Casinos and racetracks in New Jersey have been informed that they can offer sports betting without fear of criminal or civil liability. A combined Statewide Directive has been issued by the Attorney General’s office alongside a motion filed on behalf of Governor Chris Christie in the US District Court.
A federal judge last year issued an injunction to ban New Jersey from implementing the Sports Wagering Act – which called for sports betting to be regulated and licensed in the state – believing it violated federal law, after the state was sued under a 1992 statute. A federal appeals court later agreed with the decision but conceded that there was nothing to prevent New Jersey repealing its own ban.
Acting Attorney General John Hoffman has noted that New Jersey was not regulating, licensing or authorising sports betting, but rather telling casinos and racetracks that they wouldn’t be held liable if they offered such services.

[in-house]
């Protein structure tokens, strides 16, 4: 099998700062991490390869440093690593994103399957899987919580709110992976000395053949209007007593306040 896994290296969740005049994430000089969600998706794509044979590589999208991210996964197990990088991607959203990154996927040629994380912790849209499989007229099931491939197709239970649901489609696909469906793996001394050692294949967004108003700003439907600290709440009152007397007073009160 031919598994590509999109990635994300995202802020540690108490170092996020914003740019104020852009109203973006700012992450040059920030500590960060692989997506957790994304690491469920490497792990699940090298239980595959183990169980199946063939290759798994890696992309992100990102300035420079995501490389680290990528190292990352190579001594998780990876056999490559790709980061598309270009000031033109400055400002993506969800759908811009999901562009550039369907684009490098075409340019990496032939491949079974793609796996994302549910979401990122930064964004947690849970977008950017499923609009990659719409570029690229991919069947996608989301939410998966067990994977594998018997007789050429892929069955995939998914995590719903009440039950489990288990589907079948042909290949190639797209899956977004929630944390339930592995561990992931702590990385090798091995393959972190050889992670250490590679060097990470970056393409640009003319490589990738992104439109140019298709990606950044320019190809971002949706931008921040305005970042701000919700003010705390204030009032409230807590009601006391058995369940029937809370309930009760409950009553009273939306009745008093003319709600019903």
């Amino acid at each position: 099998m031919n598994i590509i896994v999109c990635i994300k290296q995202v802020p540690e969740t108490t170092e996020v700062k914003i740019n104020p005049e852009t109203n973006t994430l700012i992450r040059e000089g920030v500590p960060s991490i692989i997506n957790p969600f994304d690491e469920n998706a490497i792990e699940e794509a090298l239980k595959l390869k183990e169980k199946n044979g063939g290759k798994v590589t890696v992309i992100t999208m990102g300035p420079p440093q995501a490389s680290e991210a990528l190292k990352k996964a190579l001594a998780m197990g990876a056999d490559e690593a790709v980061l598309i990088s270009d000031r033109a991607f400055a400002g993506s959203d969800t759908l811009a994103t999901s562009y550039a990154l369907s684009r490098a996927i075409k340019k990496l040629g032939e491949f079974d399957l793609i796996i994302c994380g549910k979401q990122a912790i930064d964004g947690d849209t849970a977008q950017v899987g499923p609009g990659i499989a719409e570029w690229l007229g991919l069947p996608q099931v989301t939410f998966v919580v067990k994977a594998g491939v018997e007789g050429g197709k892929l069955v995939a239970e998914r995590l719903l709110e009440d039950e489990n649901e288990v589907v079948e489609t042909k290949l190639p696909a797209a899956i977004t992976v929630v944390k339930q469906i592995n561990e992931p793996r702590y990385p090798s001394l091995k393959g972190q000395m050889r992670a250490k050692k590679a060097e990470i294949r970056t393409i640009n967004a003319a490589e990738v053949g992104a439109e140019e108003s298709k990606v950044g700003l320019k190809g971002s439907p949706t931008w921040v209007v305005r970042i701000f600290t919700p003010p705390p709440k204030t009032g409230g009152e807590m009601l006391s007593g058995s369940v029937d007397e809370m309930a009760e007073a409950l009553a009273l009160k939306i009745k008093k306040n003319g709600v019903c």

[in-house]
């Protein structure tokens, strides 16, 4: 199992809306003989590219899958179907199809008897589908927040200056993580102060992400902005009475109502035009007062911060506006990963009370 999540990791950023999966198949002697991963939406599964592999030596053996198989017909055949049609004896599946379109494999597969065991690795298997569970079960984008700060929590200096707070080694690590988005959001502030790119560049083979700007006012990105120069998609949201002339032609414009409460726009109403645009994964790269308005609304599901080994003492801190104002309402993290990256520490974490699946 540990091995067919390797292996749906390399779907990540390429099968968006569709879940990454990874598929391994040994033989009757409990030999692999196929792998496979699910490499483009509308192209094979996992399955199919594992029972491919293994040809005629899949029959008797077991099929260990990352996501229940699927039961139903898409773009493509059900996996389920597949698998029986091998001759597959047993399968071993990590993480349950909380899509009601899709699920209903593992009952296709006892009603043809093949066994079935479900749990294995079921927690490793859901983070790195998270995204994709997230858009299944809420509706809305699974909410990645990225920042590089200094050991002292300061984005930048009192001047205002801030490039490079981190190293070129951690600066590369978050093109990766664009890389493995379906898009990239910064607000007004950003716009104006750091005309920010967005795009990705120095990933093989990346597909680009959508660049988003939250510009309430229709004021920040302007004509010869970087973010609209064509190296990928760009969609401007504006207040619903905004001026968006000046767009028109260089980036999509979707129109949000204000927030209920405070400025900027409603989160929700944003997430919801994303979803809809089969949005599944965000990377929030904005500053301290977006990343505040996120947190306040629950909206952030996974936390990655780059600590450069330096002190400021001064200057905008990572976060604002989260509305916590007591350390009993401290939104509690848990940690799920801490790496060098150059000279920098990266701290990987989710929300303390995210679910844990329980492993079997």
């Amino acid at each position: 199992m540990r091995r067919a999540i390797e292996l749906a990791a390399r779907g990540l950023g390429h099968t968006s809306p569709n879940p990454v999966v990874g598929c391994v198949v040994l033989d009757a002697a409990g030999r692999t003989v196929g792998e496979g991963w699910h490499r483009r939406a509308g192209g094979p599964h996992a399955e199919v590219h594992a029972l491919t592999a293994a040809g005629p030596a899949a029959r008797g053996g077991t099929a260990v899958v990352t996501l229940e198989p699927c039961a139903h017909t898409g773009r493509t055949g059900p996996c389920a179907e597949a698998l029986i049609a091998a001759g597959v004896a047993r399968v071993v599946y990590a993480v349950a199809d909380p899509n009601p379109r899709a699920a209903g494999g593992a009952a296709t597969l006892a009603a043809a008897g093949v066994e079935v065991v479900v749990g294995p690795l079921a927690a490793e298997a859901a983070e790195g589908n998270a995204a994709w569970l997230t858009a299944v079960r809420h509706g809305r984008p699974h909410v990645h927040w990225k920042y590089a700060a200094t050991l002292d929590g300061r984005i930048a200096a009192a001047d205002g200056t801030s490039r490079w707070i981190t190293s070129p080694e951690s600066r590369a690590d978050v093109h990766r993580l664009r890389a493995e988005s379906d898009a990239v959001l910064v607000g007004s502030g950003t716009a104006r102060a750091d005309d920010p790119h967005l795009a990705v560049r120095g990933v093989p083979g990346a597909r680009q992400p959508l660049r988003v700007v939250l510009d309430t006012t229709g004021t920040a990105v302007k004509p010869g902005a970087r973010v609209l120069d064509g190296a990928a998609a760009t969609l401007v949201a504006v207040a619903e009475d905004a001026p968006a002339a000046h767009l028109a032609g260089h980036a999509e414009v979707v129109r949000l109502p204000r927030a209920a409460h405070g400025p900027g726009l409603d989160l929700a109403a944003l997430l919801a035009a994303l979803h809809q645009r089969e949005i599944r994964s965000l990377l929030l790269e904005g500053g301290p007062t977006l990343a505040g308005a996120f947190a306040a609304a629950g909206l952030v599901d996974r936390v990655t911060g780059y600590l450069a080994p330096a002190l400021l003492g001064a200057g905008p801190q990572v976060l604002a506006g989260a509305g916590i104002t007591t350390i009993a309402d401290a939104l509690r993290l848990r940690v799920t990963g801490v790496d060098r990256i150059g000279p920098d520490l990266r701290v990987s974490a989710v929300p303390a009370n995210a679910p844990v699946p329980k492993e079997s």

The Garden State has asked the federal court to clarify or modify the injunction which prevents the state from implementing the Sports Wagering Act, and also clarify that it can carry out the directive issued to law enforcement agencies. A ruling is expected on 6 October, until which time casinos and racetracks are expected to refrain from offering sports betting.
Governor Christie last month vetoed a bill that would have side-stepped federal law to offer legalised sports betting at the state’s casinos and racetracks. He described federal law as “sacrosanct” and said that breaking it would be "counter to our democratic traditions and inconsistent with the constitutional values I have sworn to defend and protect”.